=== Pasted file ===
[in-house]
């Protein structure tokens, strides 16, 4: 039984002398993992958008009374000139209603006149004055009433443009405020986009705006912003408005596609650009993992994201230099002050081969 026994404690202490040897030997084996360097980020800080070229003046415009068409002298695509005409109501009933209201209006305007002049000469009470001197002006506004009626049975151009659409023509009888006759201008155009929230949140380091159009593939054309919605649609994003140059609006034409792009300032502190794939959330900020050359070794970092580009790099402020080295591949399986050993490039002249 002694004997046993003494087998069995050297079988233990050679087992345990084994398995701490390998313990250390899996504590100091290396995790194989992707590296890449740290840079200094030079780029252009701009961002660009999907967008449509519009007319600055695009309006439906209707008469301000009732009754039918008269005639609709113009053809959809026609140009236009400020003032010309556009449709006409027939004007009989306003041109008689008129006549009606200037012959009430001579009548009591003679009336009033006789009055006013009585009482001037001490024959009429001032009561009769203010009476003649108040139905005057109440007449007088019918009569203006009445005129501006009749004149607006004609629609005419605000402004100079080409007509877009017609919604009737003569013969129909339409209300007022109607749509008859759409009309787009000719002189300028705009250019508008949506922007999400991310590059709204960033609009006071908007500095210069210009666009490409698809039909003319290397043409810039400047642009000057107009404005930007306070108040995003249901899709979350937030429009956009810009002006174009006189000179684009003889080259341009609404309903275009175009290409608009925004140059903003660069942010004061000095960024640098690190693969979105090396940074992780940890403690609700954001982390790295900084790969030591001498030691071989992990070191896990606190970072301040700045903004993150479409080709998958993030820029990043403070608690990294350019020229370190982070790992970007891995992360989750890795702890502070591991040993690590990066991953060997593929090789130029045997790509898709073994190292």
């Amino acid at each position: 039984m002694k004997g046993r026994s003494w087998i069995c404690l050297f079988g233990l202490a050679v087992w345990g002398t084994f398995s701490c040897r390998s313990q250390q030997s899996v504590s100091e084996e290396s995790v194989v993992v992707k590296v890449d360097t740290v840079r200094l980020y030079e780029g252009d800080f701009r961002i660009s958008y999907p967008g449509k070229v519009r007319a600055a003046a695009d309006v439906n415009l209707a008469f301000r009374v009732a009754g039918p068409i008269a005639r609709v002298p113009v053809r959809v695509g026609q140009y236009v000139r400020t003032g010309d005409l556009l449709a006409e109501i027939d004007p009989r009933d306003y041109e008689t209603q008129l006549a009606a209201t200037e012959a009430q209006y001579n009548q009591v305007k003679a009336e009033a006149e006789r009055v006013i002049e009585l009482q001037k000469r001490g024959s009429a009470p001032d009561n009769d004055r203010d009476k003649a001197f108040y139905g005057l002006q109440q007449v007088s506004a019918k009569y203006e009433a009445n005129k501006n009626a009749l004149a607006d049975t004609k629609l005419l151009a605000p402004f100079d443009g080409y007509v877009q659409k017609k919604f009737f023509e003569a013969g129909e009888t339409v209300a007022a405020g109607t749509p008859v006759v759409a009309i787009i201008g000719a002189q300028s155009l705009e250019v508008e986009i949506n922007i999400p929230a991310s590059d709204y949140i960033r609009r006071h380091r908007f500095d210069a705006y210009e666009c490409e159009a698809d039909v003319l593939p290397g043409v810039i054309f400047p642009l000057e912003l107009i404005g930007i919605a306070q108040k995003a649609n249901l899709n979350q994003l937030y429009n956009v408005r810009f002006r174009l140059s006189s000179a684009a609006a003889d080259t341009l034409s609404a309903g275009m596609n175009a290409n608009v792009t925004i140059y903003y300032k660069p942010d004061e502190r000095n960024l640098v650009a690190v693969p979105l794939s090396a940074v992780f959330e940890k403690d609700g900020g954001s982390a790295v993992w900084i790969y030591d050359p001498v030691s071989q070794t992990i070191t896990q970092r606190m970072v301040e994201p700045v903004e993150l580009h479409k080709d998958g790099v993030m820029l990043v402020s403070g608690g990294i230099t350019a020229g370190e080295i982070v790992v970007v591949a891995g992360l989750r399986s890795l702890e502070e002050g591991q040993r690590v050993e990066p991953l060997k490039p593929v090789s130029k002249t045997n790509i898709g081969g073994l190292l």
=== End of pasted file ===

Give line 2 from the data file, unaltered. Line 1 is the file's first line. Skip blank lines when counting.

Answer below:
């Protein structure tokens, strides 16, 4: 039984002398993992958008009374000139209603006149004055009433443009405020986009705006912003408005596609650009993992994201230099002050081969 026994404690202490040897030997084996360097980020800080070229003046415009068409002298695509005409109501009933209201209006305007002049000469009470001197002006506004009626049975151009659409023509009888006759201008155009929230949140380091159009593939054309919605649609994003140059609006034409792009300032502190794939959330900020050359070794970092580009790099402020080295591949399986050993490039002249 002694004997046993003494087998069995050297079988233990050679087992345990084994398995701490390998313990250390899996504590100091290396995790194989992707590296890449740290840079200094030079780029252009701009961002660009999907967008449509519009007319600055695009309006439906209707008469301000009732009754039918008269005639609709113009053809959809026609140009236009400020003032010309556009449709006409027939004007009989306003041109008689008129006549009606200037012959009430001579009548009591003679009336009033006789009055006013009585009482001037001490024959009429001032009561009769203010009476003649108040139905005057109440007449007088019918009569203006009445005129501006009749004149607006004609629609005419605000402004100079080409007509877009017609919604009737003569013969129909339409209300007022109607749509008859759409009309787009000719002189300028705009250019508008949506922007999400991310590059709204960033609009006071908007500095210069210009666009490409698809039909003319290397043409810039400047642009000057107009404005930007306070108040995003249901899709979350937030429009956009810009002006174009006189000179684009003889080259341009609404309903275009175009290409608009925004140059903003660069942010004061000095960024640098690190693969979105090396940074992780940890403690609700954001982390790295900084790969030591001498030691071989992990070191896990606190970072301040700045903004993150479409080709998958993030820029990043403070608690990294350019020229370190982070790992970007891995992360989750890795702890502070591991040993690590990066991953060997593929090789130029045997790509898709073994190292």